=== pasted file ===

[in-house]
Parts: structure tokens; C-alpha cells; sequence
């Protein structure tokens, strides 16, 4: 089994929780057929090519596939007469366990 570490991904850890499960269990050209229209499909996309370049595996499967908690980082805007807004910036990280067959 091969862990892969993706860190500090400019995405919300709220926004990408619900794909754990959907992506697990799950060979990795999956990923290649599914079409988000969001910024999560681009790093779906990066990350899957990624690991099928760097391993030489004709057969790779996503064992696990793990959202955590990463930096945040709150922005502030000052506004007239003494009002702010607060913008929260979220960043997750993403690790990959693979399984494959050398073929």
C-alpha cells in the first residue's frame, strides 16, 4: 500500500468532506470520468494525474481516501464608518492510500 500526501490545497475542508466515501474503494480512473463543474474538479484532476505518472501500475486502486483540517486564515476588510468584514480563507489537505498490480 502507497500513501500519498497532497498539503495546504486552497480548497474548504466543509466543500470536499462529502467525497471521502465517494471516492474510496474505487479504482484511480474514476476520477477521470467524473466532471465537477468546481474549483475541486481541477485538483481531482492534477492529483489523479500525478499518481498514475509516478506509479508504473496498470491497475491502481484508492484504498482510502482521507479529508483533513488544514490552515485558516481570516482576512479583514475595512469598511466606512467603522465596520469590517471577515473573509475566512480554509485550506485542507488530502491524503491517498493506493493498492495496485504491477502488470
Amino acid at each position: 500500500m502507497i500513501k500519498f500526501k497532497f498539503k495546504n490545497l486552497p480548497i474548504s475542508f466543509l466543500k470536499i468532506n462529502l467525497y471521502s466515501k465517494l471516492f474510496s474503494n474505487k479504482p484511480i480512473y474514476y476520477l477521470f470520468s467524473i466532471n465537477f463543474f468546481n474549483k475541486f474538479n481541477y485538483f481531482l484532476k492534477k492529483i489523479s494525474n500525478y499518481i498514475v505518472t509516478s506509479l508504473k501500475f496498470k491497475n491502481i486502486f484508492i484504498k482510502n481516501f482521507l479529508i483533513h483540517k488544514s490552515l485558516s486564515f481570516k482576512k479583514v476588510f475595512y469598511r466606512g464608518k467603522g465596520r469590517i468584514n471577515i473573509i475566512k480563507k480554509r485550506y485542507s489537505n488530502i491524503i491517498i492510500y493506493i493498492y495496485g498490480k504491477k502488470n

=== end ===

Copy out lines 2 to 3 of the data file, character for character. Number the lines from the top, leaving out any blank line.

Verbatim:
Parts: structure tokens; C-alpha cells; sequence
């Protein structure tokens, strides 16, 4: 089994929780057929090519596939007469366990 570490991904850890499960269990050209229209499909996309370049595996499967908690980082805007807004910036990280067959 091969862990892969993706860190500090400019995405919300709220926004990408619900794909754990959907992506697990799950060979990795999956990923290649599914079409988000969001910024999560681009790093779906990066990350899957990624690991099928760097391993030489004709057969790779996503064992696990793990959202955590990463930096945040709150922005502030000052506004007239003494009002702010607060913008929260979220960043997750993403690790990959693979399984494959050398073929």